Stocks fall as sentiment dips on rate fears and yields rise

  • Investors cautious ahead of ECB meeting and US CPI data
  • White House expects next inflation numbers to be high
  • Crude hits 13-week high on rising US demand
  • Global growth concerns sap investment sentiment

NEW YORK, June 8 (Reuters) – U.S. and European stocks fell on Wednesday as prospects for a rate hike dampened sentiment, while bond yields rose after euro zone gross domestic product rose above expectations, adding to bets of a more hawkish European Central Bank.

Trading was choppy as investors awaited an ECB meeting on Thursday and U.S. consumer price data on Friday that will highlight the dilemma they face. As central banks tighten policy to control inflation, this could trigger an economic downturn.

The White House said it expected headline inflation to be “high” on Friday. Read more Economists expect annual inflation of 8.3%, according to a Reuters poll.

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Adding to inflation concerns was a surge in crude oil to 13-week highs, while Exxon Mobil (XOM.N) shares closed at a new high for the first time since 2014.

Investors are worried about the economic outlook and its effect on earnings. Citi Research analysts have warned that Intel Corp (INTC.O) may pre-announce weaker-than-expected second-quarter earnings. Intel shares fell 5.3%.

Target (TGT.N) Markets jolted on Tuesday when the retailer slashed its profit margin forecast after reporting a much steeper decline in quarterly earnings in May than expected. Other companies will follow and challenge the second quarter results, said Philip Orlando, chief equity market strategist at Federated Hermes.

“The market turns around here and will retest at least that 3,800 level that we saw in early May over the next couple of months, and it could drop a bit below,” he said. He called the recent rebound rally a dead cat.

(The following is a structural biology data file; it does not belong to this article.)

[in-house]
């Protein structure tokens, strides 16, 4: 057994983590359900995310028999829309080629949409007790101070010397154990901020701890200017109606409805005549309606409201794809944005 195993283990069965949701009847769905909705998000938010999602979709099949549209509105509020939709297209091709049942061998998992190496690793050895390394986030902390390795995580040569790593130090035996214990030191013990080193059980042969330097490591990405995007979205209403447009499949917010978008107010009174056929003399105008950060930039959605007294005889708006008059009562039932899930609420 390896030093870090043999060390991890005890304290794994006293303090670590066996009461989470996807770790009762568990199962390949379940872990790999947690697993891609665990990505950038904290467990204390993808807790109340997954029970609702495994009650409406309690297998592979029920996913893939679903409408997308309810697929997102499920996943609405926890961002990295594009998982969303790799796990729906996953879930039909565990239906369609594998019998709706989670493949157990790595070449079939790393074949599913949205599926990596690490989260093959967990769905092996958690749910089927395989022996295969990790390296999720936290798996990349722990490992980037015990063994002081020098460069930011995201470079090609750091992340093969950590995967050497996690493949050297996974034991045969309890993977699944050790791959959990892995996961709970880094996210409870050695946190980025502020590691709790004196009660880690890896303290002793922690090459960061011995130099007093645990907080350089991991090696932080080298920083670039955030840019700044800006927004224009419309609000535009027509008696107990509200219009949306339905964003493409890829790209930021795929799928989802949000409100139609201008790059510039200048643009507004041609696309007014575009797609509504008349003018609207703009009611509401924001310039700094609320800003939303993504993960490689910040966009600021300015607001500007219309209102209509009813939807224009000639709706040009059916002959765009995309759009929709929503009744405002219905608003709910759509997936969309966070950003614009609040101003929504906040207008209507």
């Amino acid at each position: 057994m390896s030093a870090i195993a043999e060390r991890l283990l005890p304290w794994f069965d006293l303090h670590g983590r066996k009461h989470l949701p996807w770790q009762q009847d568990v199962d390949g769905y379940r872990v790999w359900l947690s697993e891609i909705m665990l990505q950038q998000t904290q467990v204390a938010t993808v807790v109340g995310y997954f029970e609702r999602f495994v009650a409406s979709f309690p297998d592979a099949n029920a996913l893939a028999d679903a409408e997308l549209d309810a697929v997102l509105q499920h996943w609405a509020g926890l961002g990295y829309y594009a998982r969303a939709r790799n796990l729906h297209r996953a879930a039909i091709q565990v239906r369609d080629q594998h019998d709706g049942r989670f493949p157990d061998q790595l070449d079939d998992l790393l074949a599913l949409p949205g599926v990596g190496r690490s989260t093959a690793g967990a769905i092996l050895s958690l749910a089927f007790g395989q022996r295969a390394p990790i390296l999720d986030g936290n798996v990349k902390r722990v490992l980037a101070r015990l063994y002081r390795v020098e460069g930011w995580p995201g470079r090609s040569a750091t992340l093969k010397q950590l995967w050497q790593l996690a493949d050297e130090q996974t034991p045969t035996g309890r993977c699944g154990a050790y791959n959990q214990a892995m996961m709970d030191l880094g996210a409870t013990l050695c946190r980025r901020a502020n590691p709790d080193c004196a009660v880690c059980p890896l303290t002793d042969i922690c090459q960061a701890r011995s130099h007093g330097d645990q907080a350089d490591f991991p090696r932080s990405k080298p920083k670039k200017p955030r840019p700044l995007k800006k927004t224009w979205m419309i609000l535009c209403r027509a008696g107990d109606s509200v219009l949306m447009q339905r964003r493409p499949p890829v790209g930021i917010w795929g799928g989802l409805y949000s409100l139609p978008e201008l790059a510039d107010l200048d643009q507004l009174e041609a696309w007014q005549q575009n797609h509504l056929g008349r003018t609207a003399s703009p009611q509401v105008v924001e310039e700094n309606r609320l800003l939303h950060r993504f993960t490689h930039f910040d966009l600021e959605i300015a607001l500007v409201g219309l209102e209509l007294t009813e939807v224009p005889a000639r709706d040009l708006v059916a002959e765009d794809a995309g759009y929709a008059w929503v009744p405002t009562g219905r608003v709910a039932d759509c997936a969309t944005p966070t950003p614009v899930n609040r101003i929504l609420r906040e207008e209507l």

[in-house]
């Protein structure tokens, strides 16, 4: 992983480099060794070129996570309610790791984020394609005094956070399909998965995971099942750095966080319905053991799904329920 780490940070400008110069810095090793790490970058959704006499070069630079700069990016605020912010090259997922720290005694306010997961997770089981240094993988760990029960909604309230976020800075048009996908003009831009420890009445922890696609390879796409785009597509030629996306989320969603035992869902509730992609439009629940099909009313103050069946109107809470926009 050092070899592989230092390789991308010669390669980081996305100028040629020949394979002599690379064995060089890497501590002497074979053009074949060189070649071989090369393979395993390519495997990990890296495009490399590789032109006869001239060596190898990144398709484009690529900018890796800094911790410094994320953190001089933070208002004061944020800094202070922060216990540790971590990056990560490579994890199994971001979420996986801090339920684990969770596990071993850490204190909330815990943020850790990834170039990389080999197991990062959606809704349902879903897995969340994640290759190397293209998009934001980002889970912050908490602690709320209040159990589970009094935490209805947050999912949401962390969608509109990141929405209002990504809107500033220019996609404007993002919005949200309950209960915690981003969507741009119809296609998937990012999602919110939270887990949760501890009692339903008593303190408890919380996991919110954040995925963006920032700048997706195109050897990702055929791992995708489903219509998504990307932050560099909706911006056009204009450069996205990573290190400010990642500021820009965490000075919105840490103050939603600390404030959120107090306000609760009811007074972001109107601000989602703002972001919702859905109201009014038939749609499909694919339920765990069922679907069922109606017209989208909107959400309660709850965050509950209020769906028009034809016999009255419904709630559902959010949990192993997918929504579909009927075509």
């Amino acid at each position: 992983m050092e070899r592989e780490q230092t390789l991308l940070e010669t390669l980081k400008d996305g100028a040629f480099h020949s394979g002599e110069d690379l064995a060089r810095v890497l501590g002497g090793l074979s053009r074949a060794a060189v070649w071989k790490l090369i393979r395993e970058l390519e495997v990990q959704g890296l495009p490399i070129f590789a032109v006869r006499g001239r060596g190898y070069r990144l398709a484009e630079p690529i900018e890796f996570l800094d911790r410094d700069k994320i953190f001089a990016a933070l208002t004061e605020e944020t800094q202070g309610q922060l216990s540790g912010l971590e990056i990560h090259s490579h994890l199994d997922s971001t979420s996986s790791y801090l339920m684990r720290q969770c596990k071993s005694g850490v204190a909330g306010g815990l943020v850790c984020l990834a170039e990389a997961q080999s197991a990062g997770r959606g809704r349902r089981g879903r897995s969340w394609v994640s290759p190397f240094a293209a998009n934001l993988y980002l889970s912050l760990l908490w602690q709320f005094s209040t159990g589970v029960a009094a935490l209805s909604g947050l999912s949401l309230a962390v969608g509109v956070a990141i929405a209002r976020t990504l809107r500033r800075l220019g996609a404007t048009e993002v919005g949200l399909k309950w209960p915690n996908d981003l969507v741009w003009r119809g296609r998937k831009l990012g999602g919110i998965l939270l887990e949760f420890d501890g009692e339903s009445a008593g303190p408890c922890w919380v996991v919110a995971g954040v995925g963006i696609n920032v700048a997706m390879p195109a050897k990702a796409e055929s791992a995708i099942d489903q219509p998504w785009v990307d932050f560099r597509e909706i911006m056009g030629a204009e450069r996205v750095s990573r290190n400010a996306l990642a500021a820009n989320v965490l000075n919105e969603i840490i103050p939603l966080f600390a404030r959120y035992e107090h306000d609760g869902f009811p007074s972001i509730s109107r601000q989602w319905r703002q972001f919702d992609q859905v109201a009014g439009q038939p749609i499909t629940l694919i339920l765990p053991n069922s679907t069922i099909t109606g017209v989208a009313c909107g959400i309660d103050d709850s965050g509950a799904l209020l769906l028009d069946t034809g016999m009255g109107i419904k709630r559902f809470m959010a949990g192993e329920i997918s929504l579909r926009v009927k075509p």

The S&P 500 nearly confirmed a bear market when it slid more than 20% from its record closing high on Jan. 3 to an intraday low of 3,810.32 on May 20, but the benchmark closed lower. rise.

The pan-European STOXX 600 index (.STOXX) fell 0.57% as growth concerns weighed on bank stocks, while the MSCI gauge of stocks across the world (.MIWD00000PUS) fell 0.56%.

On Wall Street, the Dow Jones Industrial Average (.DJI) fell 0.81%, the S&P 500 (.SPX) lost 1.08% and the Nasdaq Composite (.IXIC) fell 0.73%.

Data showed the eurozone economy grew much faster in the first quarter of this year than in the previous three months, despite the war in Ukraine, the European Union’s statistics office said. , as it revised earlier estimates upwards. Read more

Investors increased their bets on ECB rate hikes and money markets forecast 75 basis points of rate hikes in September.

ECB rate hike bets

Yields on German and US Treasuries rose after eurozone GDP data beat expectations, adding to bets of a more hawkish ECB.

The yield on 10-year Treasury bills rose 6.6 basis points to 3.036%. Yields also rose on tepid demand for the sale of $33 billion in 10-year notes.

Germany’s 10-year yield, the eurozone benchmark, hit its first new high since 2014 at 1.368%.

The Organization for Economic Co-operation and Development has cut its growth outlook to 3% this year from 4.5% forecast in December. The OECD also raised its inflation estimates, although it said there was limited risk of “stagflation”. Read more

The euro hit a seven-year high against the yen, moving from an upward revision to Q1 growth. Against the dollar, the euro gained 0.12% to $1.0712.

The dollar index rose, while the US currency hit a new 20-year high against the yen. The yen weakened to 134.47 to the dollar, its lowest level since February 27, 2002.

Asian stocks strengthened overnight, with Chinese stocks enjoying some relief from the easing of COVID-19 restrictions, but sentiment was volatile and European indices fell soon after the open. Read more

The Japanese economy contracted slightly less than initially forecast in the first quarter as private consumption remained resilient and businesses rebuilt their inventories. Read more

Oil prices rose about 1% as U.S. crude hit a 13-week high despite rising domestic crude inventories as supplies looked likely to tighten with China easing lockdowns and workers Norwegian tankers planning to strike.

U.S. crude futures rose $2.70 to settle at $122.11 a barrel and Brent rose $3.01 at $123.58 a barrel.

Gold edged higher in choppy trading as concerns over economic growth boosted the metal’s appeal as a safe haven.

US gold futures rose 0.2% to $1,856.50.

Bitcoin fell 3.11% to $30,147.80.

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Reporting by Herbert Lash, additional reporting by Elizabeth Howcroft and Sujata Rao; Editing by Nick Zieminski and Lisa Shumaker

Our standards: The Thomson Reuters Trust Principles.

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